Salk Institute

Technologies Available for Licensing

Genetic Control of Organ Abscission (NEVERSHED)

Inventors: Sarah Liljegren, Joseph Ecker and Marty Yanofsky
Potential Uses: Plant Biology, Agriculture, Horticulture, Floriculture
Mutation in the NEVERSHED family resulting in decreased plant organ abscission. NEV provides opportunities to increase crop yield and to control shedding.

It has been discovered that genetic modification of particular genes in a plant can result in modulation of organ abscission (the natural separation of flowers, fruit, or leaves from plants). Thus, the genes and methods of this technology can be used to control the timing and development of the abscission (separation) zones on plants. Accordingly, plants can be designed to maintain structures (e.g., fruit, grains, vegetables, flowers etc.) for a longer period of time on the plant or, conversely, to selectively shed such structures earlier or at a pre-selected time. The ability to genetically manipulate abscission zone differentiation in agronomically important plants will provide valuable opportunities to improve crop yield and to simplify harvesting as well as applications in the floral industry. The invention identifies NEVERSHED (NEV), a gene responsible for controlling abscission via mutation of ARF-GAp domains. In Arabidopsis, modulation of NEV results in inhibiting abscission of flowers and, to a lesser extent, of leaves. Therefore, NEV has the potential of controlling abscission of commercially-relevant crops. Foe example, NEV may be used to regulate abscission in cotton and prevent the shedding of cotton balls until ready for harvest. Similarly, NEV may be used to inhibit abscission in corn, rice, or to control shedding of fruits and vegetables like peaches or tomatoes.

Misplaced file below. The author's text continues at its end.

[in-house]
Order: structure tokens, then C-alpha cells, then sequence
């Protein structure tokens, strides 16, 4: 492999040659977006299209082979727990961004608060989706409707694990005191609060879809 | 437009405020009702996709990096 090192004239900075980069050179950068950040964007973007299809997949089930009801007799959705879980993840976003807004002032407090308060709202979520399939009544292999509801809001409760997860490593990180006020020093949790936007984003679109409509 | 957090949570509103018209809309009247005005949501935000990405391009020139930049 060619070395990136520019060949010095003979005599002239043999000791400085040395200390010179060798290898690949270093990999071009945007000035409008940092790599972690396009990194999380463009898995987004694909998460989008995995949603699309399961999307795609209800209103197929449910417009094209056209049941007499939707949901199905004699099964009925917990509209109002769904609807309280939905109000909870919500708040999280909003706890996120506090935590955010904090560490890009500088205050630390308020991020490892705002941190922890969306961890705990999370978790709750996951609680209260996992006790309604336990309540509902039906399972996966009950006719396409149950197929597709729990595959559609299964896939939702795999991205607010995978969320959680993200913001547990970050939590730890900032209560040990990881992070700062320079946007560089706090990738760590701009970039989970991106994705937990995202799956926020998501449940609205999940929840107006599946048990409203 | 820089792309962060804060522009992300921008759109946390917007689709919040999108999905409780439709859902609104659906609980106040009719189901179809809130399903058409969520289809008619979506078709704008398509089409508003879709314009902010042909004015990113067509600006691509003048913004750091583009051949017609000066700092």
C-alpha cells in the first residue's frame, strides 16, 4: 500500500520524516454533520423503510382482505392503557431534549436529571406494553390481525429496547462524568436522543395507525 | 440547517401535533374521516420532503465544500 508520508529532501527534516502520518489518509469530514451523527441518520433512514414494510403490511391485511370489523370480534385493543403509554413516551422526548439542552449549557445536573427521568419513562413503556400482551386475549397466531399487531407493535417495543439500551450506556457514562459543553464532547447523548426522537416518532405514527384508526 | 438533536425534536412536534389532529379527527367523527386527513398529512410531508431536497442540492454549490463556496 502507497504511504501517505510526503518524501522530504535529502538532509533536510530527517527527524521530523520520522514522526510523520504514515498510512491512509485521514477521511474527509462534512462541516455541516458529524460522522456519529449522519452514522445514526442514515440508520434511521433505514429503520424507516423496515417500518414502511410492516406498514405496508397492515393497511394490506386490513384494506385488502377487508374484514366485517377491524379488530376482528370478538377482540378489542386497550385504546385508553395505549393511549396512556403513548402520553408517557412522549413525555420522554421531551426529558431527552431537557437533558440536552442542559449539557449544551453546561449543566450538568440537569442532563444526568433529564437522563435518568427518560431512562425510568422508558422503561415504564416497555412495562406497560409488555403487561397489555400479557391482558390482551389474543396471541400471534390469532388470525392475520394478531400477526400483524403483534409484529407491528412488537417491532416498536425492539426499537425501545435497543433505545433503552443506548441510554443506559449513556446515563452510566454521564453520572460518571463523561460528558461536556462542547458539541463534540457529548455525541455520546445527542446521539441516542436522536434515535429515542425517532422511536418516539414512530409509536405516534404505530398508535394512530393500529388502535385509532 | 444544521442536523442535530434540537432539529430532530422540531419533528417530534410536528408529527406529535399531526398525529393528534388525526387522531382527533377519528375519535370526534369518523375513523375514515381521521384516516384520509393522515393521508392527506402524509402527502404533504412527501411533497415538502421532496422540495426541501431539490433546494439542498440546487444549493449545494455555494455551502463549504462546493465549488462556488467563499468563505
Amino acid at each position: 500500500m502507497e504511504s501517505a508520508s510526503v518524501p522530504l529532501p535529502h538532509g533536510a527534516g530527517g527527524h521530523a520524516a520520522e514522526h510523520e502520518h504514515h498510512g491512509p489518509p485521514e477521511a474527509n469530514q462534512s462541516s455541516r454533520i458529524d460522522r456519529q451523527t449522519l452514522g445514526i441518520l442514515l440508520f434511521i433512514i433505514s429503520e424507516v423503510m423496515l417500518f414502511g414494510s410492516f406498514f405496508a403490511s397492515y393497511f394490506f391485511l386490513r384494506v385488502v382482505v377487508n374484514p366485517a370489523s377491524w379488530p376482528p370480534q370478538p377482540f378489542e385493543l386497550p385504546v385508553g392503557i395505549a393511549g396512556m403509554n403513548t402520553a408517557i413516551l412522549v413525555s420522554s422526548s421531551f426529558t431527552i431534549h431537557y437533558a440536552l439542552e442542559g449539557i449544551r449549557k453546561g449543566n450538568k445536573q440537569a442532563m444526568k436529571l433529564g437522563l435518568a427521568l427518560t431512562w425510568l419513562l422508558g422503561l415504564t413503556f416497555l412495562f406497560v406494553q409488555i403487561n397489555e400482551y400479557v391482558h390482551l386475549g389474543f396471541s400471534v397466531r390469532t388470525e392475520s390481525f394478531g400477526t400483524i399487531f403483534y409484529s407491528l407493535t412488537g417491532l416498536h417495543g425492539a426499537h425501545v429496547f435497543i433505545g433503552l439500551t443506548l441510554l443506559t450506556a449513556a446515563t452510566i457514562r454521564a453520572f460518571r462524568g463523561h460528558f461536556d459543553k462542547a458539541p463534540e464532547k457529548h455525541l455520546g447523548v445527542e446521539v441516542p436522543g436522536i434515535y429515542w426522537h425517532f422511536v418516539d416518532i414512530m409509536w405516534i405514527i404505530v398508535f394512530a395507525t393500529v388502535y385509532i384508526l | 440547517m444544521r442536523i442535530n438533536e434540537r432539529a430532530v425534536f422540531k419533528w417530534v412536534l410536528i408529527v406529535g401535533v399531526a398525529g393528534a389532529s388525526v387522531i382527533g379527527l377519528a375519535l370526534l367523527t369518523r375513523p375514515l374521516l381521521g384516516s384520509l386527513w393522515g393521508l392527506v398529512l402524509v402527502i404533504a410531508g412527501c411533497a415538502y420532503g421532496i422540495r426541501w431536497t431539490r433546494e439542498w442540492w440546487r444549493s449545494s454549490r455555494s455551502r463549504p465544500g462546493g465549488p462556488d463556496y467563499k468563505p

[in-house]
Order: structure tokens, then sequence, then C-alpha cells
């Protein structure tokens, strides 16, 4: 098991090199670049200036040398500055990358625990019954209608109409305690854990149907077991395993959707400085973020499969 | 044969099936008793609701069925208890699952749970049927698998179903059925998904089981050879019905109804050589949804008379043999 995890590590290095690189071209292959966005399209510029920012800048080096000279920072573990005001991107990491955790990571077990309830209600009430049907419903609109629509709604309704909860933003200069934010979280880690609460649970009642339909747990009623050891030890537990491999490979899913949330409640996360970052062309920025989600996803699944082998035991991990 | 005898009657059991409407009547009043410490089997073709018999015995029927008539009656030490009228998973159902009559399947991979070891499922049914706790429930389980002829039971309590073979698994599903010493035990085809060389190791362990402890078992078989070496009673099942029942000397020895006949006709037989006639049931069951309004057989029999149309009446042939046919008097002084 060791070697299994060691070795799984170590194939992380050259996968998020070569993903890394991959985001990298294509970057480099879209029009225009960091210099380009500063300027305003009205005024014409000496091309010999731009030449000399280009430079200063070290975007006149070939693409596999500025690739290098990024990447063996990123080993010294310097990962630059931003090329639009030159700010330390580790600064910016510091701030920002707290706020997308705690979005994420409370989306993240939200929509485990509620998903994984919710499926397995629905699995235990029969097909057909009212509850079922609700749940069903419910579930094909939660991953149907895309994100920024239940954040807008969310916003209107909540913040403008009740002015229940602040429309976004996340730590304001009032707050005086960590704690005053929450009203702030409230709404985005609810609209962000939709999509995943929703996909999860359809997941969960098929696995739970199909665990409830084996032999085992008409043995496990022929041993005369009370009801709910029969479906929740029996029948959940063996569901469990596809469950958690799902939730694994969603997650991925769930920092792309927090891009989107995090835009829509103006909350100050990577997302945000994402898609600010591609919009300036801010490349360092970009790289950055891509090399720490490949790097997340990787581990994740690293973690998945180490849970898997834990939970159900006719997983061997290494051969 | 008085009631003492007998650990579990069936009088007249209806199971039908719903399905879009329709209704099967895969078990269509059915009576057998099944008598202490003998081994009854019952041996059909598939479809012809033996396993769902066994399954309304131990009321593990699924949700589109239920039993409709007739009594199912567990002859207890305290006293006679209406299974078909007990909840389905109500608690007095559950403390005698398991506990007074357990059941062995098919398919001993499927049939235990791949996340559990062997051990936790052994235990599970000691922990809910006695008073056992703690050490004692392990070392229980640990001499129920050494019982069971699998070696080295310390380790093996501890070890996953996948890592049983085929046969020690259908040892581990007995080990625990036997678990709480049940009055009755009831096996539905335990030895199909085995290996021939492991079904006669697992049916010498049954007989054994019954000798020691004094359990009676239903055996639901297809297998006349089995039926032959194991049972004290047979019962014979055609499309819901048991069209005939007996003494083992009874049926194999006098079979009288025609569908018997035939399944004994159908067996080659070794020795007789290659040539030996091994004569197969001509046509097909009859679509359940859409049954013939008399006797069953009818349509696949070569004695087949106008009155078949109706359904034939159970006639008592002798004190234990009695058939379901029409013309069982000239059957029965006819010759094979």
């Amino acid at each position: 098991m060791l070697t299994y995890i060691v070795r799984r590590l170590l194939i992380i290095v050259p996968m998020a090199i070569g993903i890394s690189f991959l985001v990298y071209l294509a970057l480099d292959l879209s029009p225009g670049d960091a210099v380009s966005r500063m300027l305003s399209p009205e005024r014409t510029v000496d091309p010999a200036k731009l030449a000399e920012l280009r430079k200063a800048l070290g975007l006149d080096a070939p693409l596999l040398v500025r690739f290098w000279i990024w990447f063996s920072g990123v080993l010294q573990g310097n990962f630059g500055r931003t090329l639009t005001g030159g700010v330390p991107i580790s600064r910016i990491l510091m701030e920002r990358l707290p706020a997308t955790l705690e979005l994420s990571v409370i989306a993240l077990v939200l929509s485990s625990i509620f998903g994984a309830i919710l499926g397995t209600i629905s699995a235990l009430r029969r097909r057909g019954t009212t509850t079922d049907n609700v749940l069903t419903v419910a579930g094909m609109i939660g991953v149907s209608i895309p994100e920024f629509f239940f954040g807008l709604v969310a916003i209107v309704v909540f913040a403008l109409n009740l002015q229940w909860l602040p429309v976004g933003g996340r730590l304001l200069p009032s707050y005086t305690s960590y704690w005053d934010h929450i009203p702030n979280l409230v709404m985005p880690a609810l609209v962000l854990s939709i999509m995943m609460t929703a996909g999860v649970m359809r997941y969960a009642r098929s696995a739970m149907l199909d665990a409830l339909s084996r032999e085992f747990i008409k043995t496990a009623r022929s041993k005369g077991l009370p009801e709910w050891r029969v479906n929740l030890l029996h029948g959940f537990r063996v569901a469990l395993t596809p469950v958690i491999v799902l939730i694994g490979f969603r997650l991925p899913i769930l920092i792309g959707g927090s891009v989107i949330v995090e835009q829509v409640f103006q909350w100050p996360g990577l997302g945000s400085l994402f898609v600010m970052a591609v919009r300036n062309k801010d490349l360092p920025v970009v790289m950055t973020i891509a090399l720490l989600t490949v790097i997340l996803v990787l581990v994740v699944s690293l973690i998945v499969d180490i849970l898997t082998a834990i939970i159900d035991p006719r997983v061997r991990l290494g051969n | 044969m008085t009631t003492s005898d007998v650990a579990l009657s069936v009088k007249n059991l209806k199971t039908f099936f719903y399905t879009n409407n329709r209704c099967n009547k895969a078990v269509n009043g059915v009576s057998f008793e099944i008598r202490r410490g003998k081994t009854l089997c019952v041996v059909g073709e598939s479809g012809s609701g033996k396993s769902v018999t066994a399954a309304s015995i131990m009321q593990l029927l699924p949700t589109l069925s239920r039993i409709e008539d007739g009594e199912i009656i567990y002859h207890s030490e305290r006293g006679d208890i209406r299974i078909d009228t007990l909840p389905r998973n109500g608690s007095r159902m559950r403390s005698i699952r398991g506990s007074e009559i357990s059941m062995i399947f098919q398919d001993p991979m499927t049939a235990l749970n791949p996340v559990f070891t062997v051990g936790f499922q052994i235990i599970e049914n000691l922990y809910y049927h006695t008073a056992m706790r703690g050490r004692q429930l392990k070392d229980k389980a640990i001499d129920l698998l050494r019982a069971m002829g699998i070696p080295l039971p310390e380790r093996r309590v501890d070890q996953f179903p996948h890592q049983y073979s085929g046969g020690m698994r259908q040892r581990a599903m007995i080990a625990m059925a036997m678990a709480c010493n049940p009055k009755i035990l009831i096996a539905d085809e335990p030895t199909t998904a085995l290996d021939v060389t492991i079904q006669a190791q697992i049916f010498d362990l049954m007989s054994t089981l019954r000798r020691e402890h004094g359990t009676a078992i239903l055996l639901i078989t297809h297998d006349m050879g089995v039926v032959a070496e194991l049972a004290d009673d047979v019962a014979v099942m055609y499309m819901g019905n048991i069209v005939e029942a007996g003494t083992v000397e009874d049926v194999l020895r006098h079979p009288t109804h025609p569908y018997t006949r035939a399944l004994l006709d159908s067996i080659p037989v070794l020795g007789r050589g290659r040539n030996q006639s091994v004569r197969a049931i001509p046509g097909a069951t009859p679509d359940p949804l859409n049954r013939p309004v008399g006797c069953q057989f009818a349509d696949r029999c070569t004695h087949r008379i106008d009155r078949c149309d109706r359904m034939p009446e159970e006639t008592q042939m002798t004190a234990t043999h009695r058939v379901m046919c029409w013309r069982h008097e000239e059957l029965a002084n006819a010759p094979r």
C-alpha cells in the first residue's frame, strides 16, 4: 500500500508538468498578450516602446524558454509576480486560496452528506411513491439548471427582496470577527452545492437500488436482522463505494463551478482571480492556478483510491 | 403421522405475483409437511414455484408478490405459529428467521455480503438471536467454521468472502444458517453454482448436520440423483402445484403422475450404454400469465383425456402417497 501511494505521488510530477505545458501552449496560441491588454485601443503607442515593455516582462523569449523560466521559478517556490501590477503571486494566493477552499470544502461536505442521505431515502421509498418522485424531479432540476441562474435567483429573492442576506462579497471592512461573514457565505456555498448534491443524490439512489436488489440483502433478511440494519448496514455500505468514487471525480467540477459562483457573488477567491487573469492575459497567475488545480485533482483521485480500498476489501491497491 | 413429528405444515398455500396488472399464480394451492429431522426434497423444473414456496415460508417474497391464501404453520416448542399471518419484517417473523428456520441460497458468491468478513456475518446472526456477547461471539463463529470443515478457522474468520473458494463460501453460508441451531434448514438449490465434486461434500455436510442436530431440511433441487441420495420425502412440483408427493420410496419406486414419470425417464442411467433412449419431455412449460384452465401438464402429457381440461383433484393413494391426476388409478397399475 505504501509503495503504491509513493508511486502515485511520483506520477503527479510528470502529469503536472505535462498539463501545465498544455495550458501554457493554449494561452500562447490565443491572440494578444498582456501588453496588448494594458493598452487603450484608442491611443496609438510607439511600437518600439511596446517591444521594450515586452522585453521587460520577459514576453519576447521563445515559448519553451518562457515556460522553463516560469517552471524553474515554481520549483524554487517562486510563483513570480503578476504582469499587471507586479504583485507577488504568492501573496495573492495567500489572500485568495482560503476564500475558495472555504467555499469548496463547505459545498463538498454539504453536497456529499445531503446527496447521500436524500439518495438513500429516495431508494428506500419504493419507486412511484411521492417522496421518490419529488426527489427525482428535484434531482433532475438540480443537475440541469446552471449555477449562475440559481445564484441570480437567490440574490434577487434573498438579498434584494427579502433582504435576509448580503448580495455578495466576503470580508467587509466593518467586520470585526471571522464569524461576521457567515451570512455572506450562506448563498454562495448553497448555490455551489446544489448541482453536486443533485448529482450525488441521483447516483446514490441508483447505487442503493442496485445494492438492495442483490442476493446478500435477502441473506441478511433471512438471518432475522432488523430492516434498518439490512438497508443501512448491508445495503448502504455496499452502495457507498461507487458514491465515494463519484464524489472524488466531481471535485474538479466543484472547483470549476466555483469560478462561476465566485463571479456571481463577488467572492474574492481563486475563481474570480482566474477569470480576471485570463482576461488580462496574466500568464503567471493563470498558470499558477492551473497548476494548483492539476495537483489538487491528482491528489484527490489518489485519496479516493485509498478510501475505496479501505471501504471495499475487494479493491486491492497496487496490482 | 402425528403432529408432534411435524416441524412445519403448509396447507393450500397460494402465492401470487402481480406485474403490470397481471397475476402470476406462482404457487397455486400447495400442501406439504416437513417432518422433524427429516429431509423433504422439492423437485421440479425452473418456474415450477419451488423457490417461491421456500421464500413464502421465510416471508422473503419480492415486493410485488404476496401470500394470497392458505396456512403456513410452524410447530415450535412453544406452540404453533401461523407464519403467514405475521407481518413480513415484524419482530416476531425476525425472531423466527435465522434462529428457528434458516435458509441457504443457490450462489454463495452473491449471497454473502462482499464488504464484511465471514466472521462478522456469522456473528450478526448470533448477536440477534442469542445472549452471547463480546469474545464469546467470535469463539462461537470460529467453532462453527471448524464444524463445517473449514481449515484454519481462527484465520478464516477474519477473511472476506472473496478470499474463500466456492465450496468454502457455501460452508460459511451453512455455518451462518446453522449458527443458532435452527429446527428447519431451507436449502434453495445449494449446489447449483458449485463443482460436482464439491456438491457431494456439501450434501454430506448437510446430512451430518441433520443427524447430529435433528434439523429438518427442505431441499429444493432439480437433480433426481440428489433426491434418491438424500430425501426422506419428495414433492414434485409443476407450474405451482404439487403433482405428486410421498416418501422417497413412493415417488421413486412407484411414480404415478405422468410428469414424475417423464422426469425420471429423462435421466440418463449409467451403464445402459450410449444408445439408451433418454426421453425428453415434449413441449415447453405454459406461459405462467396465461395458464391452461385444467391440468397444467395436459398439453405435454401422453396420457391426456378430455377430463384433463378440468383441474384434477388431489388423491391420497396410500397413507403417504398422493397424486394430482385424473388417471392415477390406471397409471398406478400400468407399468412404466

Salk No: S01002
Patent Status: U.S. Patent No. 7,169,964 B2 issued January 30, 2007
Publications: No publications to date
License Terms: Exclusive or Nonexclusive licenses available
Contact: Michelle Booden, Ph.D., Director of Licensing, 858.453.4100 x1612, mbooden@salk.edu

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